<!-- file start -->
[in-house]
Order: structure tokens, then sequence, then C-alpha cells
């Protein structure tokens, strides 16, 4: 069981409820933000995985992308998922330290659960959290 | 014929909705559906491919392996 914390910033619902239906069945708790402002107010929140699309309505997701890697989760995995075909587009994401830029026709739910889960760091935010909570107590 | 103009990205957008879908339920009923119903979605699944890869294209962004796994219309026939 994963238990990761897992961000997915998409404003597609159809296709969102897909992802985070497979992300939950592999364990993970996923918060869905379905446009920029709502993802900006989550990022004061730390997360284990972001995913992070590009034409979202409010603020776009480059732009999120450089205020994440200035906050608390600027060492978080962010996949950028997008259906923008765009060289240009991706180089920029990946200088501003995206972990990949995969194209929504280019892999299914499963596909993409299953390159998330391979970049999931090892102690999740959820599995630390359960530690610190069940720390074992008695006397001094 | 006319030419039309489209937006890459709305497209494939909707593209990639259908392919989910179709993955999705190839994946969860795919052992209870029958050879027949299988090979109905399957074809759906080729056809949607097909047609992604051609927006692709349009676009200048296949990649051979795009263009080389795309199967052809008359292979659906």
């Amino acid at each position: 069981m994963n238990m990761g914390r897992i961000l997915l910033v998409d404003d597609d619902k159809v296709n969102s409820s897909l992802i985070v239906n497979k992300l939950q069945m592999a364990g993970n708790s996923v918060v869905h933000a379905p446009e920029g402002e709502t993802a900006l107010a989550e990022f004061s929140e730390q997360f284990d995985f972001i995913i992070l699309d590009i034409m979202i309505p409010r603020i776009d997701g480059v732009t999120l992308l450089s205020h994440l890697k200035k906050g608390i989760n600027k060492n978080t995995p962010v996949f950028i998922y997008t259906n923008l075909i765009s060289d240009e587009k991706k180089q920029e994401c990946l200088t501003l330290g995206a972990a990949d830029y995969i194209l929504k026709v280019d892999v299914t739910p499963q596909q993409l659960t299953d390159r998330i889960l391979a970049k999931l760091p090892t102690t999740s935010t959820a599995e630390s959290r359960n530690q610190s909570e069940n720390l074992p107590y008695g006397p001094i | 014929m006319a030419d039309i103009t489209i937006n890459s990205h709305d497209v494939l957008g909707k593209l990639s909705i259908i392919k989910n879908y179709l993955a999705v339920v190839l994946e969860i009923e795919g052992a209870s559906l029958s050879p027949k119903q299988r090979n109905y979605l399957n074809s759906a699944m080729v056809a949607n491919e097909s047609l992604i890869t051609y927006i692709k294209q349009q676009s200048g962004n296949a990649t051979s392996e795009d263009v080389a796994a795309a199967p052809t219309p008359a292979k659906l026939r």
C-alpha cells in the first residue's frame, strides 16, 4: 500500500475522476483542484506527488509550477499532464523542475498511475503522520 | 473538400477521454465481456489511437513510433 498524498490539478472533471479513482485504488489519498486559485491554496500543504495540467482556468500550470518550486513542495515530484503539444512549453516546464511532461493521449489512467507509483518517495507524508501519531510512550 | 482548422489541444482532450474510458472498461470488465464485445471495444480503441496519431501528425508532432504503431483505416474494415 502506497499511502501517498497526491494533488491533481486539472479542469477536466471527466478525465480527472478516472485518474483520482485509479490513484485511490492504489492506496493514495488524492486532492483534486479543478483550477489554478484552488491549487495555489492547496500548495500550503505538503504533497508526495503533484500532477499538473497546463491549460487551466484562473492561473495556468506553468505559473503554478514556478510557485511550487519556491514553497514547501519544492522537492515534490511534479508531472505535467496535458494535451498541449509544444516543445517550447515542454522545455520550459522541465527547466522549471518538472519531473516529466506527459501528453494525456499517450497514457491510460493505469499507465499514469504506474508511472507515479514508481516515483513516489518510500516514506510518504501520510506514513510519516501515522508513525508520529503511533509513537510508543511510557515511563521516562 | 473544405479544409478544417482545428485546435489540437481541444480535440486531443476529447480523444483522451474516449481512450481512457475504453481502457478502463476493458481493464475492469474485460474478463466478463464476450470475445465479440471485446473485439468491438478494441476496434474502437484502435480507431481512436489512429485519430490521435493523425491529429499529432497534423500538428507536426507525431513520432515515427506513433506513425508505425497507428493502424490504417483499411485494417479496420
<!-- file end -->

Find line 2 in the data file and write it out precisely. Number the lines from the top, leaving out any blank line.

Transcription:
Order: structure tokens, then sequence, then C-alpha cells